Claim D: The key issue is the effect of CO2 vs. other effects in the complex climate system. We know CO2 causes some warming in a lab, but how much on the real earth? The main evidence climate scientists have is that their climate models are unable to replicate the warming from 1975-1998 without the use of man-made CO2 -- in other words, they claim their models are unable to replicate the warming with natural factors alone. But these models are not anywhere near good enough to be relied on for this conclusion, particularly since they admittedly leave out any number of natural factors, such as ocean cycles and longer term cycles like the one that drove the little ice age, and admit to not understanding many others, such as cloud formation.
Claim E: There are multiple alternate explanations for the 1975-1998 warming other than manmade CO2. All likely contributed (along with CO2) but it there is no evidence to give most of the blame to Co2. Other factors include ocean cycles (this corresponded to a PDO warm phase), the sun (this corresponded to the most intense period of the sun in the last 100 years), mankind's land use changes (driving both urban heating effects as well as rural changes with alterations in land use), and a continuing recovery from the Little Ice Age, perhaps the coldest period in the last 5000 years.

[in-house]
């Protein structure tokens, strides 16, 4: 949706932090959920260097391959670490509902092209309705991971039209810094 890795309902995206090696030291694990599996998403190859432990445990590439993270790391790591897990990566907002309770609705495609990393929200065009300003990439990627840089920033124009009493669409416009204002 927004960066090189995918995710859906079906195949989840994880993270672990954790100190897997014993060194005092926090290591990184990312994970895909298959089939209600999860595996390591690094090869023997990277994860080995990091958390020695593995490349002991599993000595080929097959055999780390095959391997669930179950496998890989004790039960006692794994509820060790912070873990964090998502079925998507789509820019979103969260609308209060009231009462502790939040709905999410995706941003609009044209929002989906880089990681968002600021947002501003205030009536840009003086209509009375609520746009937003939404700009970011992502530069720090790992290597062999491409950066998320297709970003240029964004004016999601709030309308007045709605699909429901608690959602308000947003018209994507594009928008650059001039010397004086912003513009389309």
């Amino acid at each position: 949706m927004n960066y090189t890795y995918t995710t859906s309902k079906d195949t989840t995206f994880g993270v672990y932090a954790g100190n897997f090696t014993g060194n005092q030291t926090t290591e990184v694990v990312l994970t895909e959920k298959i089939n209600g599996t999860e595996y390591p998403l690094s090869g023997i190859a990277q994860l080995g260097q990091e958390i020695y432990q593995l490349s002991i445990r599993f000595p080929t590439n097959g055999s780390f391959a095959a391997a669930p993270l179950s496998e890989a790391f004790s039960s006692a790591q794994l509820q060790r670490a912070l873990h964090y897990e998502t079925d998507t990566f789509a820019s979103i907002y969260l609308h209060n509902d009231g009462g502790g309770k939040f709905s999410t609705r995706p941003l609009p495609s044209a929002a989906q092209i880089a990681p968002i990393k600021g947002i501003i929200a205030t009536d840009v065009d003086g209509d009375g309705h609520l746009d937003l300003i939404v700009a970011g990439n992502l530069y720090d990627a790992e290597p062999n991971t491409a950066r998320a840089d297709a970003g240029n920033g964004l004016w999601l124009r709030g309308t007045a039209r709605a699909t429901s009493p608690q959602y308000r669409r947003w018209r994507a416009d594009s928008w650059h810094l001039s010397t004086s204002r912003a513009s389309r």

Claim F: Climate scientists claim that the .4-.5C warming from 1975-1998 cannot have been caused natural variations. This has never been reconciled with the fact that the 0.6C warming from 1910 to 1940 was almost certainly due mostly to natural forces. Also, the claim that natural forcings could not have caused a 0.2C per decade warming in the 80's and 90's cannot be reconciled with the the current claimed natural "masking" of anthropogenic warming that must be on the order of 0.2C per decade.
Claim G: Climate scientists are embarrassing themselves in the use of the word "climate change." First, the only mechanism ever expressed for CO2 to change climate is via warming. If there is no warming, then CO2 can't be causing climate change by any mechanism anyone has ever suggested. So saying that "climate change is accelerating" (just Google it) when warming has stopped is disingenuous, and a false marketing effort to try to keep the alarm ringing. Second, the attempts by scientists who should know better to identify weather events at the tails of the normal distribution and claim that these are evidence of a shift in the mean of the distribution is ridiculous. There are no long term US trends in droughts or wet weather, nor in global cyclonic activity, nor in US tornadoes. But every drought, hurricane, flood, or tornado is cited as evidence of accelerating climate change (see my ppt slide deck for the data). This is absurd.